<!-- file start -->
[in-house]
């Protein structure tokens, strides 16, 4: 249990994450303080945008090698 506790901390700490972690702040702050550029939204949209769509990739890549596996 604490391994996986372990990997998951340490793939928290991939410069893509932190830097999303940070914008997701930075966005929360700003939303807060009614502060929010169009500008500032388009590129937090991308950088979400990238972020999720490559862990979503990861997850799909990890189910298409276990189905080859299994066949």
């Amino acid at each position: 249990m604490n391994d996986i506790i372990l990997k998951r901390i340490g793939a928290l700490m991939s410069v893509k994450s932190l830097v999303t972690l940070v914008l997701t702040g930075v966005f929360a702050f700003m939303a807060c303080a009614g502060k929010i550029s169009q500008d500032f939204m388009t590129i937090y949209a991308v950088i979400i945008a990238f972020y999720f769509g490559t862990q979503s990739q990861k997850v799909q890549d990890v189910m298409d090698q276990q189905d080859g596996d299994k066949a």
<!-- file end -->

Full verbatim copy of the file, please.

[in-house]
């Protein structure tokens, strides 16, 4: 249990994450303080945008090698 506790901390700490972690702040702050550029939204949209769509990739890549596996 604490391994996986372990990997998951340490793939928290991939410069893509932190830097999303940070914008997701930075966005929360700003939303807060009614502060929010169009500008500032388009590129937090991308950088979400990238972020999720490559862990979503990861997850799909990890189910298409276990189905080859299994066949």
């Amino acid at each position: 249990m604490n391994d996986i506790i372990l990997k998951r901390i340490g793939a928290l700490m991939s410069v893509k994450s932190l830097v999303t972690l940070v914008l997701t702040g930075v966005f929360a702050f700003m939303a807060c303080a009614g502060k929010i550029s169009q500008d500032f939204m388009t590129i937090y949209a991308v950088i979400i945008a990238f972020y999720f769509g490559t862990q979503s990739q990861k997850v799909q890549d990890v189910m298409d090698q276990q189905d080859g596996d299994k066949a």